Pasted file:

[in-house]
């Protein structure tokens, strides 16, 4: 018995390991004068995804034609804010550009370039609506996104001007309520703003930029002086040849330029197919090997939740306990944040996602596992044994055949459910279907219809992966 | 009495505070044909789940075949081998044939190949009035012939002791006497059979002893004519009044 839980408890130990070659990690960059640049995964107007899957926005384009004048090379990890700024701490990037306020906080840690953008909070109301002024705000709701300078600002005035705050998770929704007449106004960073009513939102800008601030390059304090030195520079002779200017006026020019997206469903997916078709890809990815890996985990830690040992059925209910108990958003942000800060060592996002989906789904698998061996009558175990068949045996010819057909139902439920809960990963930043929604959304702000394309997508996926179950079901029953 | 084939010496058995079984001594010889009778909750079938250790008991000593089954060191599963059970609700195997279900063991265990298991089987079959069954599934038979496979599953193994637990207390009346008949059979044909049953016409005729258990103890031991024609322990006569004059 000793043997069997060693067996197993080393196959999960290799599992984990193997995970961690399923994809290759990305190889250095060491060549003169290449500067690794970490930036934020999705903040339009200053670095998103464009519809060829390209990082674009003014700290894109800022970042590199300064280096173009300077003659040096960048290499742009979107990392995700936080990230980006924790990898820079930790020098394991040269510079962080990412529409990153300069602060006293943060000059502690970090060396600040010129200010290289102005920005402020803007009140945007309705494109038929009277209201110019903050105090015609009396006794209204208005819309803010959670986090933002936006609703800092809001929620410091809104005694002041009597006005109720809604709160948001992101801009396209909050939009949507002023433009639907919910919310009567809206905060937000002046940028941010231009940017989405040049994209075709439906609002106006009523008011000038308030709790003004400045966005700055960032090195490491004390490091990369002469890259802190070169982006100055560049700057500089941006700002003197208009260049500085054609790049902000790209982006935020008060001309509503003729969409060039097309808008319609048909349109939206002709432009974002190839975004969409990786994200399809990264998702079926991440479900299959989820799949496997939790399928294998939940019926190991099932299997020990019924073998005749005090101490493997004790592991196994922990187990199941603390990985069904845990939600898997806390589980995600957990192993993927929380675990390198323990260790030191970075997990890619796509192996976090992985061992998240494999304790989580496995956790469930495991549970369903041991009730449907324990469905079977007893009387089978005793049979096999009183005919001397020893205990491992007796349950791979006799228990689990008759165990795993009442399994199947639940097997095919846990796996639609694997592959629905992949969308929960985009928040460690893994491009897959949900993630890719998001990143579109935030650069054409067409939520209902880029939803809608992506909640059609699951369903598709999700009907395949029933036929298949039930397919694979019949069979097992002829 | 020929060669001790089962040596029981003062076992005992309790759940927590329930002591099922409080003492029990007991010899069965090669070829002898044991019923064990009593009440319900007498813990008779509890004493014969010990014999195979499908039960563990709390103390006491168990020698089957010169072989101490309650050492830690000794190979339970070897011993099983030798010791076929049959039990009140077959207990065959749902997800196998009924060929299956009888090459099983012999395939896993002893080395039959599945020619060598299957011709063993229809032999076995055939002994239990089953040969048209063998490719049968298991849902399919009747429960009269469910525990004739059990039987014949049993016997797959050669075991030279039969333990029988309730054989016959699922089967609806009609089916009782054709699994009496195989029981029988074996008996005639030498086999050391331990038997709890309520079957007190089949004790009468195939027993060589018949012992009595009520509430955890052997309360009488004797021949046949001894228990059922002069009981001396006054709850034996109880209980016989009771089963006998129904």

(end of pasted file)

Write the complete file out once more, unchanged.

[in-house]
């Protein structure tokens, strides 16, 4: 018995390991004068995804034609804010550009370039609506996104001007309520703003930029002086040849330029197919090997939740306990944040996602596992044994055949459910279907219809992966 | 009495505070044909789940075949081998044939190949009035012939002791006497059979002893004519009044 839980408890130990070659990690960059640049995964107007899957926005384009004048090379990890700024701490990037306020906080840690953008909070109301002024705000709701300078600002005035705050998770929704007449106004960073009513939102800008601030390059304090030195520079002779200017006026020019997206469903997916078709890809990815890996985990830690040992059925209910108990958003942000800060060592996002989906789904698998061996009558175990068949045996010819057909139902439920809960990963930043929604959304702000394309997508996926179950079901029953 | 084939010496058995079984001594010889009778909750079938250790008991000593089954060191599963059970609700195997279900063991265990298991089987079959069954599934038979496979599953193994637990207390009346008949059979044909049953016409005729258990103890031991024609322990006569004059 000793043997069997060693067996197993080393196959999960290799599992984990193997995970961690399923994809290759990305190889250095060491060549003169290449500067690794970490930036934020999705903040339009200053670095998103464009519809060829390209990082674009003014700290894109800022970042590199300064280096173009300077003659040096960048290499742009979107990392995700936080990230980006924790990898820079930790020098394991040269510079962080990412529409990153300069602060006293943060000059502690970090060396600040010129200010290289102005920005402020803007009140945007309705494109038929009277209201110019903050105090015609009396006794209204208005819309803010959670986090933002936006609703800092809001929620410091809104005694002041009597006005109720809604709160948001992101801009396209909050939009949507002023433009639907919910919310009567809206905060937000002046940028941010231009940017989405040049994209075709439906609002106006009523008011000038308030709790003004400045966005700055960032090195490491004390490091990369002469890259802190070169982006100055560049700057500089941006700002003197208009260049500085054609790049902000790209982006935020008060001309509503003729969409060039097309808008319609048909349109939206002709432009974002190839975004969409990786994200399809990264998702079926991440479900299959989820799949496997939790399928294998939940019926190991099932299997020990019924073998005749005090101490493997004790592991196994922990187990199941603390990985069904845990939600898997806390589980995600957990192993993927929380675990390198323990260790030191970075997990890619796509192996976090992985061992998240494999304790989580496995956790469930495991549970369903041991009730449907324990469905079977007893009387089978005793049979096999009183005919001397020893205990491992007796349950791979006799228990689990008759165990795993009442399994199947639940097997095919846990796996639609694997592959629905992949969308929960985009928040460690893994491009897959949900993630890719998001990143579109935030650069054409067409939520209902880029939803809608992506909640059609699951369903598709999700009907395949029933036929298949039930397919694979019949069979097992002829 | 020929060669001790089962040596029981003062076992005992309790759940927590329930002591099922409080003492029990007991010899069965090669070829002898044991019923064990009593009440319900007498813990008779509890004493014969010990014999195979499908039960563990709390103390006491168990020698089957010169072989101490309650050492830690000794190979339970070897011993099983030798010791076929049959039990009140077959207990065959749902997800196998009924060929299956009888090459099983012999395939896993002893080395039959599945020619060598299957011709063993229809032999076995055939002994239990089953040969048209063998490719049968298991849902399919009747429960009269469910525990004739059990039987014949049993016997797959050669075991030279039969333990029988309730054989016959699922089967609806009609089916009782054709699994009496195989029981029988074996008996005639030498086999050391331990038997709890309520079957007190089949004790009468195939027993060589018949012992009595009520509430955890052997309360009488004797021949046949001894228990059922002069009981001396006054709850034996109880209980016989009771089963006998129904």